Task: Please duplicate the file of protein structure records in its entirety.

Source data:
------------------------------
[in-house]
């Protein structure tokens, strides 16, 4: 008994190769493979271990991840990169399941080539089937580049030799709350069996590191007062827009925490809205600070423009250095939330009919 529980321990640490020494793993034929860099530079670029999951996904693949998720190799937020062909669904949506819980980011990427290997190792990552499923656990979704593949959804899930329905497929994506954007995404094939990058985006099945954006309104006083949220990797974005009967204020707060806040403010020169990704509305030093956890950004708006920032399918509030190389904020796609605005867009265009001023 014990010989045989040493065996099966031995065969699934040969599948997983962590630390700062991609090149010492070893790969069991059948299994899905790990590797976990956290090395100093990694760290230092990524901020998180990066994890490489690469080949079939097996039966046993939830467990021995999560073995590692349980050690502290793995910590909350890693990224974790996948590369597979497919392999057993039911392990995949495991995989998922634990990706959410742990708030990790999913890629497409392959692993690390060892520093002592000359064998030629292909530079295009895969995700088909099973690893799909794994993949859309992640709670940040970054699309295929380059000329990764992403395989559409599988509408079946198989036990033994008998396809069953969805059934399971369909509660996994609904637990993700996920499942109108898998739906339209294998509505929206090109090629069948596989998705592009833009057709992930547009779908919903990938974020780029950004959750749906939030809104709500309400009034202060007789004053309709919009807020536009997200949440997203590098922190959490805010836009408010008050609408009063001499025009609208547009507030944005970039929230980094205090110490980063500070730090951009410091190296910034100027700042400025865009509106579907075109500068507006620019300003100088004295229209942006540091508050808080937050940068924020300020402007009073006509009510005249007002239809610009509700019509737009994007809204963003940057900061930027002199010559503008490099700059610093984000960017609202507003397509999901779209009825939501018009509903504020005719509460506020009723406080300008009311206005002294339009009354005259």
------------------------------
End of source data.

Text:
[in-house]
């Protein structure tokens, strides 16, 4: 008994190769493979271990991840990169399941080539089937580049030799709350069996590191007062827009925490809205600070423009250095939330009919 529980321990640490020494793993034929860099530079670029999951996904693949998720190799937020062909669904949506819980980011990427290997190792990552499923656990979704593949959804899930329905497929994506954007995404094939990058985006099945954006309104006083949220990797974005009967204020707060806040403010020169990704509305030093956890950004708006920032399918509030190389904020796609605005867009265009001023 014990010989045989040493065996099966031995065969699934040969599948997983962590630390700062991609090149010492070893790969069991059948299994899905790990590797976990956290090395100093990694760290230092990524901020998180990066994890490489690469080949079939097996039966046993939830467990021995999560073995590692349980050690502290793995910590909350890693990224974790996948590369597979497919392999057993039911392990995949495991995989998922634990990706959410742990708030990790999913890629497409392959692993690390060892520093002592000359064998030629292909530079295009895969995700088909099973690893799909794994993949859309992640709670940040970054699309295929380059000329990764992403395989559409599988509408079946198989036990033994008998396809069953969805059934399971369909509660996994609904637990993700996920499942109108898998739906339209294998509505929206090109090629069948596989998705592009833009057709992930547009779908919903990938974020780029950004959750749906939030809104709500309400009034202060007789004053309709919009807020536009997200949440997203590098922190959490805010836009408010008050609408009063001499025009609208547009507030944005970039929230980094205090110490980063500070730090951009410091190296910034100027700042400025865009509106579907075109500068507006620019300003100088004295229209942006540091508050808080937050940068924020300020402007009073006509009510005249007002239809610009509700019509737009994007809204963003940057900061930027002199010559503008490099700059610093984000960017609202507003397509999901779209009825939501018009509903504020005719509460506020009723406080300008009311206005002294339009009354005259």